Instant Music on Commodore 64/128



The Commodore 64/128 version of Instant Music supports only three instruments but most of the facilities like sound libraries, zoom editing and transposition. The artificial intelligence features are also present together with Quickdraw, pitch guides and jamming on one of the instruments via a joystick. The 64 sounds are not great but Instant Music still cracks it.

64/128 purchasers of Instant Music get the considerable bonus of the complete It's Only Rock'n'Roll song set bundled with the main program.

Example screen display of Instant Music.


Personalities behind the programs



Instant Music was designed and programmed by California-based Bob Campbell, owner of nine computers, an array of musical instruments and an enormous collection of comic books! I quote from EA's profile of the author: "When I was first learning to play music, I found that the simplest approach was to reduce the ideas to a few basic rules. Rules like 'play these five notes, with emphasis on these two notes'. Years later, when I was programming, I saw the same kind of thinking applied in the form of 'expert systems' on computers. That is, knowledge about a subject represented as a system of rules. It occurred to me that music was the kind of structured environment where these 'expert systems' might be useful. That maybe they could make the creation of music a little simpler and maybe a little more fun."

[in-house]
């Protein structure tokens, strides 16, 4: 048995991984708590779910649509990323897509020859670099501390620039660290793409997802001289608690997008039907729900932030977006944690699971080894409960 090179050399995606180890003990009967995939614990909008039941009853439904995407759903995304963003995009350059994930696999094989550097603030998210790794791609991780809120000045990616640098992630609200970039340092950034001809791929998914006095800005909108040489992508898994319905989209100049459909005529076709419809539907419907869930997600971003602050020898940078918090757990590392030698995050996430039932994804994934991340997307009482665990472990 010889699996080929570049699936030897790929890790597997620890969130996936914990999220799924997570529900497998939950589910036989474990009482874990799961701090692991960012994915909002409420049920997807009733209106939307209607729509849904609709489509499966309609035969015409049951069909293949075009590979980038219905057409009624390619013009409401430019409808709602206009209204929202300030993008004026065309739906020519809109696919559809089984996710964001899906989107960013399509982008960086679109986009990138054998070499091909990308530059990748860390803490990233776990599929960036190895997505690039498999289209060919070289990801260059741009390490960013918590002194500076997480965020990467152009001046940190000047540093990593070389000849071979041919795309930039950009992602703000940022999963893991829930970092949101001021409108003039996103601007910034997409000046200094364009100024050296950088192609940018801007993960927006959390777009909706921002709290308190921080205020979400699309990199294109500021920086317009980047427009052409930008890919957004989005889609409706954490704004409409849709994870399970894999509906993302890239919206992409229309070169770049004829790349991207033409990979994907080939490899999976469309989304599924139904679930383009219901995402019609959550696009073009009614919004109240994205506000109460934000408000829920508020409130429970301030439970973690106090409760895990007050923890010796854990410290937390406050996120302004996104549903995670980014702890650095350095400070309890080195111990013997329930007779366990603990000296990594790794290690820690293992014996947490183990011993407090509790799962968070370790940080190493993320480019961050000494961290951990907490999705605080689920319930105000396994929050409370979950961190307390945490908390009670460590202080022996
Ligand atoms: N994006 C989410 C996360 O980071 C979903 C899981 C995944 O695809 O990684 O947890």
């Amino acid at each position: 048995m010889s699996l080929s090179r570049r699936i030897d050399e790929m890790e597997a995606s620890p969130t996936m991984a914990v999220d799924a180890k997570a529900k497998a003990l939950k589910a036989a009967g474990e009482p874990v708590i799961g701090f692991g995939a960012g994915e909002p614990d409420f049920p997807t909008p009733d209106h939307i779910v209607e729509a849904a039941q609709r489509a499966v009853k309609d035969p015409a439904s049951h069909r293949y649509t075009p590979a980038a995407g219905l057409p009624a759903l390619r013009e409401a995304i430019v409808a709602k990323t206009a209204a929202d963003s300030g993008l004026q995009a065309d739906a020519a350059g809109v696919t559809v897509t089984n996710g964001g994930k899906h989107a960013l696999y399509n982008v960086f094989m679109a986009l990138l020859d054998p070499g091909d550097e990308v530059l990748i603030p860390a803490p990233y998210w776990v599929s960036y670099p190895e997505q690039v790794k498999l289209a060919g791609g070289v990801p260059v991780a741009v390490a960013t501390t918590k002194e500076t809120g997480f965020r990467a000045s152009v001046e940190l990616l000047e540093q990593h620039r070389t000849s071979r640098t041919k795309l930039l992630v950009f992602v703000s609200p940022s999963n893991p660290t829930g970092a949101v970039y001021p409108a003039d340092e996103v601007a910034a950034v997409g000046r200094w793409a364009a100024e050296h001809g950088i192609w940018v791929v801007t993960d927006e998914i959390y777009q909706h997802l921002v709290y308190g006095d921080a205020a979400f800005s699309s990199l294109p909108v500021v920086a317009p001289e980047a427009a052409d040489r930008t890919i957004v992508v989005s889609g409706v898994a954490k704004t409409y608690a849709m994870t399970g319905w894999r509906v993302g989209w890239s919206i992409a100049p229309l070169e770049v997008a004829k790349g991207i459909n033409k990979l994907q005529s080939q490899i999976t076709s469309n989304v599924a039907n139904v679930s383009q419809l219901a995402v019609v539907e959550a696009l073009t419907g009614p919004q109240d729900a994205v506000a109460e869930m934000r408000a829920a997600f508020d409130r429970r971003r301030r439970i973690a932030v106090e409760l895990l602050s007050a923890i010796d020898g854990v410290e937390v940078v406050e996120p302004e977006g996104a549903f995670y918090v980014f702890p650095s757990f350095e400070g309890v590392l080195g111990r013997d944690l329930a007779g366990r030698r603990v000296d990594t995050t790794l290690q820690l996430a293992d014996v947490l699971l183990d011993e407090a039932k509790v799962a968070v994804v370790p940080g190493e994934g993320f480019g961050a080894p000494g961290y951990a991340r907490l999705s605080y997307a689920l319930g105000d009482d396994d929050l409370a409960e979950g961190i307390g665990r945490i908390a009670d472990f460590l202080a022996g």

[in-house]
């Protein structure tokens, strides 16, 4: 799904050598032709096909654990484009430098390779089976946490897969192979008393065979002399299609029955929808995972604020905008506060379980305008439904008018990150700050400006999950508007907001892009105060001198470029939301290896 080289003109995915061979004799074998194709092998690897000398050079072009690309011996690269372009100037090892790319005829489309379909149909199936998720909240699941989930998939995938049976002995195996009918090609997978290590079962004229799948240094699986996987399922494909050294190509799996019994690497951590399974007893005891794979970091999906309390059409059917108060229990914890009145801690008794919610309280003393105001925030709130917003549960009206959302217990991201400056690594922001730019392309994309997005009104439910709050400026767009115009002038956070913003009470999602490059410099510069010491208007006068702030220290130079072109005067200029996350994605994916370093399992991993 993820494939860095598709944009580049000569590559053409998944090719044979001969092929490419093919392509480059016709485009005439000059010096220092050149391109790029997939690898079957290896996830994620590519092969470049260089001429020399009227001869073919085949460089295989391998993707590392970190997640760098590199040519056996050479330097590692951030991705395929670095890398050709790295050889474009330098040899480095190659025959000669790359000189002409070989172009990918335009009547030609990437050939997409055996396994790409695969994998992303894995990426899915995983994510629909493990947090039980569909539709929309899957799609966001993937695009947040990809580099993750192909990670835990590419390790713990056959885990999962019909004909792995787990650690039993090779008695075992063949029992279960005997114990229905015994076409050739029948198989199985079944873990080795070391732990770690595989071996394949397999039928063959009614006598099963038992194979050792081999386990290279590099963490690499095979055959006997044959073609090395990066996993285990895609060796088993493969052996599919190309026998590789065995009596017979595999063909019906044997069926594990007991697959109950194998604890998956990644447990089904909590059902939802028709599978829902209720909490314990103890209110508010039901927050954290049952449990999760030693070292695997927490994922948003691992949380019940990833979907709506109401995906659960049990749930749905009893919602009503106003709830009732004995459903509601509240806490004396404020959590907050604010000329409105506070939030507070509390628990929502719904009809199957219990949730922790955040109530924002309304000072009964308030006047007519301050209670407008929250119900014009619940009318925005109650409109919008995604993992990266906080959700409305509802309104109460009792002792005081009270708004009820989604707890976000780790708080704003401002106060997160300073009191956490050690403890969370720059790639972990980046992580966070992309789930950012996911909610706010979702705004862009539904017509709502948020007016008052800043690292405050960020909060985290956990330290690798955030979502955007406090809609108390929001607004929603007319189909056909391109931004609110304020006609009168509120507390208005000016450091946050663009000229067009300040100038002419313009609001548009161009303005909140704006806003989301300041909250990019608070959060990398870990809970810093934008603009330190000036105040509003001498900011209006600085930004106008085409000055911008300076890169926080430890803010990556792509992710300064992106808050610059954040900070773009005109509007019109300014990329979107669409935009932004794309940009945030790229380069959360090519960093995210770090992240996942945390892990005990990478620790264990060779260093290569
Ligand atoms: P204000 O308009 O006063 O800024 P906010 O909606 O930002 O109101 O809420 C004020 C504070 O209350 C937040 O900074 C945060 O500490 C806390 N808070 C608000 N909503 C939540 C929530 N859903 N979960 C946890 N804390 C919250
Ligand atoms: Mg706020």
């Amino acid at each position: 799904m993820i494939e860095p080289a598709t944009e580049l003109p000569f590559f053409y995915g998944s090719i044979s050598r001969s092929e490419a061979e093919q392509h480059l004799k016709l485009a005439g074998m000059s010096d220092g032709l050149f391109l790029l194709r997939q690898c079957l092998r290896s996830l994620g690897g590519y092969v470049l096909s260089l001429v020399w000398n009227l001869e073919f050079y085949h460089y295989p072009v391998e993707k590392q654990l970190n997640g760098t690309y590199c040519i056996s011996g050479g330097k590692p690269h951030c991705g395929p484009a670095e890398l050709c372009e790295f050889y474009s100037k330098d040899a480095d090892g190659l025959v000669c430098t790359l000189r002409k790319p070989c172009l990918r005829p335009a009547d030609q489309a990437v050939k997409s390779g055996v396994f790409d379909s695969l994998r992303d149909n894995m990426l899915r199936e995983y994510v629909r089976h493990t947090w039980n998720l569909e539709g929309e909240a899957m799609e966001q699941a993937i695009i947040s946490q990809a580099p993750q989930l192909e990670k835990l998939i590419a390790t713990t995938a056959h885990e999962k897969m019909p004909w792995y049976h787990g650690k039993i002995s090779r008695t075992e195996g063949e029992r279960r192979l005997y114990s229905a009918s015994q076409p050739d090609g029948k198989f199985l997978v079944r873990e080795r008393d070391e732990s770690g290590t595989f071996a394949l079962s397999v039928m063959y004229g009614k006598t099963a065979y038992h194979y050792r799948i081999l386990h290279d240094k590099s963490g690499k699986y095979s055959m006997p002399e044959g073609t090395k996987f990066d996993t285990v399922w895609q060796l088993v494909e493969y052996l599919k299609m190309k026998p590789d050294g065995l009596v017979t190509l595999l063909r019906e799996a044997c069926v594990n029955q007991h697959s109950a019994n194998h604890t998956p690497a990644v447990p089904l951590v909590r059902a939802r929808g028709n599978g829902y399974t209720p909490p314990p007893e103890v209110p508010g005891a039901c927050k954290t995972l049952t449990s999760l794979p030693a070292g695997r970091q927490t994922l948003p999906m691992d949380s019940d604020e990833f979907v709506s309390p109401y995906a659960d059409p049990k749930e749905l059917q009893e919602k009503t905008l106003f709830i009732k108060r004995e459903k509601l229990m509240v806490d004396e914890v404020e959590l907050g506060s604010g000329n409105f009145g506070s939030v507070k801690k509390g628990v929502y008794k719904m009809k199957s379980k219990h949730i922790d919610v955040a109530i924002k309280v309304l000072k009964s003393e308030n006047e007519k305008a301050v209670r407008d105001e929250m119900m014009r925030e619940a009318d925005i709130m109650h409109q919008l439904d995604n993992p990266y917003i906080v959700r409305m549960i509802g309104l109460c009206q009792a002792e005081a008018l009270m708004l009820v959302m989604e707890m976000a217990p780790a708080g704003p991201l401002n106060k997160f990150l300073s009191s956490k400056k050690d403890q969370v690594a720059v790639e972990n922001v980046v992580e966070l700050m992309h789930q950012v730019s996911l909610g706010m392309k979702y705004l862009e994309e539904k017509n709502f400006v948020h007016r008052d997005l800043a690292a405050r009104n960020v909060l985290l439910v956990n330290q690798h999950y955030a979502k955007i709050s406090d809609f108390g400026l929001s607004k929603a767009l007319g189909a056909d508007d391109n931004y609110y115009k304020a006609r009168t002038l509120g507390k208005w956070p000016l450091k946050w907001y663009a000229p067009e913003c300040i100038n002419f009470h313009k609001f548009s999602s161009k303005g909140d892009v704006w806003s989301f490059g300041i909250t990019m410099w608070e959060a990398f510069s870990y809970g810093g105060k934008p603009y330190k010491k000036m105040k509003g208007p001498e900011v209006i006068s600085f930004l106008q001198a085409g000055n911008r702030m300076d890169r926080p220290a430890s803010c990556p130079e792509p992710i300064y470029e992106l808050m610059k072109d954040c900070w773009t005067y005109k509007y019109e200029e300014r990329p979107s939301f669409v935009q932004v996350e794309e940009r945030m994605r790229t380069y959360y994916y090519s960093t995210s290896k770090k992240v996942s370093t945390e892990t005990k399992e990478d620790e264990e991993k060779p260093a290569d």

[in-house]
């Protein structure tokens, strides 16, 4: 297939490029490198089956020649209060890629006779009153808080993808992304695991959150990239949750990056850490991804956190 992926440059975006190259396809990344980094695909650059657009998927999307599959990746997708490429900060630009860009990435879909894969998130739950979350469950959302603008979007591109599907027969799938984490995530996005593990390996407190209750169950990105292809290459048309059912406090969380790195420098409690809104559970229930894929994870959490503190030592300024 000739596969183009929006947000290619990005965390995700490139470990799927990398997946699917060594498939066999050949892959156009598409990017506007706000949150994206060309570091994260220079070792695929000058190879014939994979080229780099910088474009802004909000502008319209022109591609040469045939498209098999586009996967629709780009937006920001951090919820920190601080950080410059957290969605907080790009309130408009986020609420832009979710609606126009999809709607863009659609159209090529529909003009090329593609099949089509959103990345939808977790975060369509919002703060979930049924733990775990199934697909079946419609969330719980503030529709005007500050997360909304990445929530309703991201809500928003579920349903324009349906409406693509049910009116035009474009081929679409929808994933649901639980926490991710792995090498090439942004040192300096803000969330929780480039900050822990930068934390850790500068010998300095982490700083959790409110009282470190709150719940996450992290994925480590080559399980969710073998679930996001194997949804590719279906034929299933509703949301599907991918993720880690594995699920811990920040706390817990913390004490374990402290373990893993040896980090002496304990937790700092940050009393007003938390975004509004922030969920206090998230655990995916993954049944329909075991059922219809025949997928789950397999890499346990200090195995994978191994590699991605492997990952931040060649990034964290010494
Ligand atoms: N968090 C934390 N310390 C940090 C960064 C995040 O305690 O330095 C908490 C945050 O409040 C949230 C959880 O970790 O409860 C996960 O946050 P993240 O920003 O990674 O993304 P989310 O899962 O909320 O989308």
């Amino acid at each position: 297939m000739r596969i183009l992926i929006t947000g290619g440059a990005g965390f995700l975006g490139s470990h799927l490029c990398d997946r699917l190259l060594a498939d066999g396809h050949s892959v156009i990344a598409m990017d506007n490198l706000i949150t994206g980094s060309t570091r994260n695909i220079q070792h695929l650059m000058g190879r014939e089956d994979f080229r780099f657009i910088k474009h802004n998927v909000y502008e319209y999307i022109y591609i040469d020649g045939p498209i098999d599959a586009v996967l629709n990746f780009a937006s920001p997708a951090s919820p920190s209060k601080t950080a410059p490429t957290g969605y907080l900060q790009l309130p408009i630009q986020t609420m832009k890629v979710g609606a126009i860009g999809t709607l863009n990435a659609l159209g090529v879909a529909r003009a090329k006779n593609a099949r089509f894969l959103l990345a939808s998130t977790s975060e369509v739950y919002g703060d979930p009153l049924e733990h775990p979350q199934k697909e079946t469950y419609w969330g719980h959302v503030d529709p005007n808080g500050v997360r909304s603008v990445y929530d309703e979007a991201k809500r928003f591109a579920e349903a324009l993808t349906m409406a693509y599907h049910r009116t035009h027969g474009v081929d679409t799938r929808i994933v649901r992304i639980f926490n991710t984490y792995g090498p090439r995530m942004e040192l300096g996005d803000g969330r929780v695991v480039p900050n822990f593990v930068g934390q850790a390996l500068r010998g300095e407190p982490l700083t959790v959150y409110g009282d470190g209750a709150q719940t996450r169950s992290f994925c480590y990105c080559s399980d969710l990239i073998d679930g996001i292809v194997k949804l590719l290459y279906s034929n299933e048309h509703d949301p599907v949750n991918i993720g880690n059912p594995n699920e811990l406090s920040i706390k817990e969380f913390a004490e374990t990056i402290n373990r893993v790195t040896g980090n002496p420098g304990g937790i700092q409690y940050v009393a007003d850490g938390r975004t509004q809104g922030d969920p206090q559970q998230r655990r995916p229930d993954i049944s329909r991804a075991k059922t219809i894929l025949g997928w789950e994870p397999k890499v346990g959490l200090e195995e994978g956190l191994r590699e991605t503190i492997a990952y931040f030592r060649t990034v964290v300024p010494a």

Hot&Cool Jazz and It's Only Rock' n'Roll are the work of a gentleman called Kyle Granger who created the new sounds and composed the computer versions of the songs.

MIDI on video



Electronic Arts have confided to Micro Music that they are soon to release a new version of Deluxe Video which will support MIDI. Currently, Deluxe Video lets you use backing tracks composed in a music program with video-style animations. At the moment you can only play them through the Amiga digital to analogue sound system but the new version will allow Micro Music readers to synchronise a MIDI sound track with the on-screen animation sequences.

Product/Format/Price:
Instant Music - Commodore Amiga (£24.95)
Deluxe Music Construction Set - Commodore Amiga (£69.95)
Hot& Cool Jazz - Commodore Amiga (£9.95)
It's Only Rock'n'Roll - Commodore Amiga (£9.95)
Supplier: Electronic Arts, (Contact Details)



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NAMM Report

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CKX-100


Micro Music - Copyright: Argus Specialist Publications

 

Micro Music - Aug/Sep 1989

Donated & scanned by: Mike Gorman

Review by Ann Owen

Previous article in this issue:

> NAMM Report

Next article in this issue:

> CKX-100